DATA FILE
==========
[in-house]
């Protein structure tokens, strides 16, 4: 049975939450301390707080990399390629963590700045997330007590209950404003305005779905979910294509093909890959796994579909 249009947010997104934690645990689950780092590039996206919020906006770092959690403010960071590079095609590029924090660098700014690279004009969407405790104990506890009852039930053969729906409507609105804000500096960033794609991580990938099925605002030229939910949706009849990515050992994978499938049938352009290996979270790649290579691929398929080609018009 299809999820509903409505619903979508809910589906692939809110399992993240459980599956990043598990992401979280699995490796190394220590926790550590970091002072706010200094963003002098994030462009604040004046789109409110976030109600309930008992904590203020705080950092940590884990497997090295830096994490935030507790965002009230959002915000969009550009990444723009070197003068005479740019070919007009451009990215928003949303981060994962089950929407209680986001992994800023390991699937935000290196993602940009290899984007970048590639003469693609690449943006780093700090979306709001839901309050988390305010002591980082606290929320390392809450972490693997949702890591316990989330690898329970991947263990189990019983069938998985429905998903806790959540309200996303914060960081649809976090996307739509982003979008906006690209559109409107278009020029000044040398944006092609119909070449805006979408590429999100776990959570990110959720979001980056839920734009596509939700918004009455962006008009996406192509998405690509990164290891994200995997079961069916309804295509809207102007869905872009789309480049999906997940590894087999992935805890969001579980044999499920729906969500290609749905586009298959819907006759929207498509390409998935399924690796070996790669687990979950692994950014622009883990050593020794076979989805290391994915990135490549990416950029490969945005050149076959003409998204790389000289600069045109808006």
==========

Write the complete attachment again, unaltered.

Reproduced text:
[in-house]
């Protein structure tokens, strides 16, 4: 049975939450301390707080990399390629963590700045997330007590209950404003305005779905979910294509093909890959796994579909 249009947010997104934690645990689950780092590039996206919020906006770092959690403010960071590079095609590029924090660098700014690279004009969407405790104990506890009852039930053969729906409507609105804000500096960033794609991580990938099925605002030229939910949706009849990515050992994978499938049938352009290996979270790649290579691929398929080609018009 299809999820509903409505619903979508809910589906692939809110399992993240459980599956990043598990992401979280699995490796190394220590926790550590970091002072706010200094963003002098994030462009604040004046789109409110976030109600309930008992904590203020705080950092940590884990497997090295830096994490935030507790965002009230959002915000969009550009990444723009070197003068005479740019070919007009451009990215928003949303981060994962089950929407209680986001992994800023390991699937935000290196993602940009290899984007970048590639003469693609690449943006780093700090979306709001839901309050988390305010002591980082606290929320390392809450972490693997949702890591316990989330690898329970991947263990189990019983069938998985429905998903806790959540309200996303914060960081649809976090996307739509982003979008906006690209559109409107278009020029000044040398944006092609119909070449805006979408590429999100776990959570990110959720979001980056839920734009596509939700918004009455962006008009996406192509998405690509990164290891994200995997079961069916309804295509809207102007869905872009789309480049999906997940590894087999992935805890969001579980044999499920729906969500290609749905586009298959819907006759929207498509390409998935399924690796070996790669687990979950692994950014622009883990050593020794076979989805290391994915990135490549990416950029490969945005050149076959003409998204790389000289600069045109808006």